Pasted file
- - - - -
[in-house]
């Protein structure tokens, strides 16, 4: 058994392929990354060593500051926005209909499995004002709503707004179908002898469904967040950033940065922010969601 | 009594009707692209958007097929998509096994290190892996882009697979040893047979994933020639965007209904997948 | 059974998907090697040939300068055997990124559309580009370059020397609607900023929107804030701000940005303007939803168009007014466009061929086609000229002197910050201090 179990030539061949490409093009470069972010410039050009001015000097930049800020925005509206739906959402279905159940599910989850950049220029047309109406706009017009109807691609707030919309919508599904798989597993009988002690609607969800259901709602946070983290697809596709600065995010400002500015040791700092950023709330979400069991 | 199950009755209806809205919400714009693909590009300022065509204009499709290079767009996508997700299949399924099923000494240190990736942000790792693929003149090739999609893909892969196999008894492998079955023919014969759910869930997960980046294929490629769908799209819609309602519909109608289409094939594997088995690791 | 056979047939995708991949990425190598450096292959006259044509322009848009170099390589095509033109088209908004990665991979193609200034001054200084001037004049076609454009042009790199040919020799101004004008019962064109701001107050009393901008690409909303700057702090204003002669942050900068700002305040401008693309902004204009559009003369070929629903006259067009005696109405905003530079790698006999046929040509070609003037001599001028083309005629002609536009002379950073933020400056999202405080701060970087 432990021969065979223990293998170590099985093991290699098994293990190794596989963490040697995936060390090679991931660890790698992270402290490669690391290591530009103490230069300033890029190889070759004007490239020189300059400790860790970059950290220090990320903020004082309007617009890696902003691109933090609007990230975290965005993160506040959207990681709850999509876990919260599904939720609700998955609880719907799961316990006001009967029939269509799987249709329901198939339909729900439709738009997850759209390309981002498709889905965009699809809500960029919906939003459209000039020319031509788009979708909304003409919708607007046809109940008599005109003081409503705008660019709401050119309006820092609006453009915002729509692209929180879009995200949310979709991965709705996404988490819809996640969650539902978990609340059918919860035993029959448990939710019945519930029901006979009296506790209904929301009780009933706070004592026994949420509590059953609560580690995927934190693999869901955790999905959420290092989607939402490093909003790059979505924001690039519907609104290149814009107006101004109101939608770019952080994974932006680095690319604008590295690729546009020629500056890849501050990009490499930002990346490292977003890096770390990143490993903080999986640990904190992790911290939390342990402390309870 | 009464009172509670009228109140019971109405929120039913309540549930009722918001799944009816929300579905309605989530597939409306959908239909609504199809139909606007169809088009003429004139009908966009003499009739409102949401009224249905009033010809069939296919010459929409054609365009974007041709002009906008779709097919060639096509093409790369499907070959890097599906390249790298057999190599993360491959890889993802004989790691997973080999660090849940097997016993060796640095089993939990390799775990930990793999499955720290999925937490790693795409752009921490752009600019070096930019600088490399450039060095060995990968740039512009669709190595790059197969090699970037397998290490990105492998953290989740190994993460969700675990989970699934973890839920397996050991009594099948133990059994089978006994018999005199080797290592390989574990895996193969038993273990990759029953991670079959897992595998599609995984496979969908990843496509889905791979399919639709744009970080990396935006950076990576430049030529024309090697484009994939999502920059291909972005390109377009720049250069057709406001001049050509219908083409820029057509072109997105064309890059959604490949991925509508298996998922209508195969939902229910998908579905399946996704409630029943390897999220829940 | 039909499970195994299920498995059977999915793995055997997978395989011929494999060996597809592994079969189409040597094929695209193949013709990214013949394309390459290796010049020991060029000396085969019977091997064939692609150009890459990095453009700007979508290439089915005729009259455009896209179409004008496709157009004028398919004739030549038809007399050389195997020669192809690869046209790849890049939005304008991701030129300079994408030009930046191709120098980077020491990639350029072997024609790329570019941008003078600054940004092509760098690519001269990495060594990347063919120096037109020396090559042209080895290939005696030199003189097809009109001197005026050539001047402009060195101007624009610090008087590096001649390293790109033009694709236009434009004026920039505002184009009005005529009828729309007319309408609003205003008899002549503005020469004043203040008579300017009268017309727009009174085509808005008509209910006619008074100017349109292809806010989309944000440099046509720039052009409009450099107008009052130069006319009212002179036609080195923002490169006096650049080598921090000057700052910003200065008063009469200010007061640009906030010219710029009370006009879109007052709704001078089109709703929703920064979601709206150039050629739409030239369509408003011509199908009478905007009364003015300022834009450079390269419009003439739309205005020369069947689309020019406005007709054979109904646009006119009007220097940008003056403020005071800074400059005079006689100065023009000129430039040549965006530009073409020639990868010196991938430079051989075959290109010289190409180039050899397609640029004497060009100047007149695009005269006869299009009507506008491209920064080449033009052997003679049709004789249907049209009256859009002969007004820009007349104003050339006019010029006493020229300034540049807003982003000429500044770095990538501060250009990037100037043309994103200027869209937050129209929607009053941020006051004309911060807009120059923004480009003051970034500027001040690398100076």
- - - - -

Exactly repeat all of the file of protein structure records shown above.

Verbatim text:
[in-house]
């Protein structure tokens, strides 16, 4: 058994392929990354060593500051926005209909499995004002709503707004179908002898469904967040950033940065922010969601 | 009594009707692209958007097929998509096994290190892996882009697979040893047979994933020639965007209904997948 | 059974998907090697040939300068055997990124559309580009370059020397609607900023929107804030701000940005303007939803168009007014466009061929086609000229002197910050201090 179990030539061949490409093009470069972010410039050009001015000097930049800020925005509206739906959402279905159940599910989850950049220029047309109406706009017009109807691609707030919309919508599904798989597993009988002690609607969800259901709602946070983290697809596709600065995010400002500015040791700092950023709330979400069991 | 199950009755209806809205919400714009693909590009300022065509204009499709290079767009996508997700299949399924099923000494240190990736942000790792693929003149090739999609893909892969196999008894492998079955023919014969759910869930997960980046294929490629769908799209819609309602519909109608289409094939594997088995690791 | 056979047939995708991949990425190598450096292959006259044509322009848009170099390589095509033109088209908004990665991979193609200034001054200084001037004049076609454009042009790199040919020799101004004008019962064109701001107050009393901008690409909303700057702090204003002669942050900068700002305040401008693309902004204009559009003369070929629903006259067009005696109405905003530079790698006999046929040509070609003037001599001028083309005629002609536009002379950073933020400056999202405080701060970087 432990021969065979223990293998170590099985093991290699098994293990190794596989963490040697995936060390090679991931660890790698992270402290490669690391290591530009103490230069300033890029190889070759004007490239020189300059400790860790970059950290220090990320903020004082309007617009890696902003691109933090609007990230975290965005993160506040959207990681709850999509876990919260599904939720609700998955609880719907799961316990006001009967029939269509799987249709329901198939339909729900439709738009997850759209390309981002498709889905965009699809809500960029919906939003459209000039020319031509788009979708909304003409919708607007046809109940008599005109003081409503705008660019709401050119309006820092609006453009915002729509692209929180879009995200949310979709991965709705996404988490819809996640969650539902978990609340059918919860035993029959448990939710019945519930029901006979009296506790209904929301009780009933706070004592026994949420509590059953609560580690995927934190693999869901955790999905959420290092989607939402490093909003790059979505924001690039519907609104290149814009107006101004109101939608770019952080994974932006680095690319604008590295690729546009020629500056890849501050990009490499930002990346490292977003890096770390990143490993903080999986640990904190992790911290939390342990402390309870 | 009464009172509670009228109140019971109405929120039913309540549930009722918001799944009816929300579905309605989530597939409306959908239909609504199809139909606007169809088009003429004139009908966009003499009739409102949401009224249905009033010809069939296919010459929409054609365009974007041709002009906008779709097919060639096509093409790369499907070959890097599906390249790298057999190599993360491959890889993802004989790691997973080999660090849940097997016993060796640095089993939990390799775990930990793999499955720290999925937490790693795409752009921490752009600019070096930019600088490399450039060095060995990968740039512009669709190595790059197969090699970037397998290490990105492998953290989740190994993460969700675990989970699934973890839920397996050991009594099948133990059994089978006994018999005199080797290592390989574990895996193969038993273990990759029953991670079959897992595998599609995984496979969908990843496509889905791979399919639709744009970080990396935006950076990576430049030529024309090697484009994939999502920059291909972005390109377009720049250069057709406001001049050509219908083409820029057509072109997105064309890059959604490949991925509508298996998922209508195969939902229910998908579905399946996704409630029943390897999220829940 | 039909499970195994299920498995059977999915793995055997997978395989011929494999060996597809592994079969189409040597094929695209193949013709990214013949394309390459290796010049020991060029000396085969019977091997064939692609150009890459990095453009700007979508290439089915005729009259455009896209179409004008496709157009004028398919004739030549038809007399050389195997020669192809690869046209790849890049939005304008991701030129300079994408030009930046191709120098980077020491990639350029072997024609790329570019941008003078600054940004092509760098690519001269990495060594990347063919120096037109020396090559042209080895290939005696030199003189097809009109001197005026050539001047402009060195101007624009610090008087590096001649390293790109033009694709236009434009004026920039505002184009009005005529009828729309007319309408609003205003008899002549503005020469004043203040008579300017009268017309727009009174085509808005008509209910006619008074100017349109292809806010989309944000440099046509720039052009409009450099107008009052130069006319009212002179036609080195923002490169006096650049080598921090000057700052910003200065008063009469200010007061640009906030010219710029009370006009879109007052709704001078089109709703929703920064979601709206150039050629739409030239369509408003011509199908009478905007009364003015300022834009450079390269419009003439739309205005020369069947689309020019406005007709054979109904646009006119009007220097940008003056403020005071800074400059005079006689100065023009000129430039040549965006530009073409020639990868010196991938430079051989075959290109010289190409180039050899397609640029004497060009100047007149695009005269006869299009009507506008491209920064080449033009052997003679049709004789249907049209009256859009002969007004820009007349104003050339006019010029006493020229300034540049807003982003000429500044770095990538501060250009990037100037043309994103200027869209937050129209929607009053941020006051004309911060807009120059923004480009003051970034500027001040690398100076």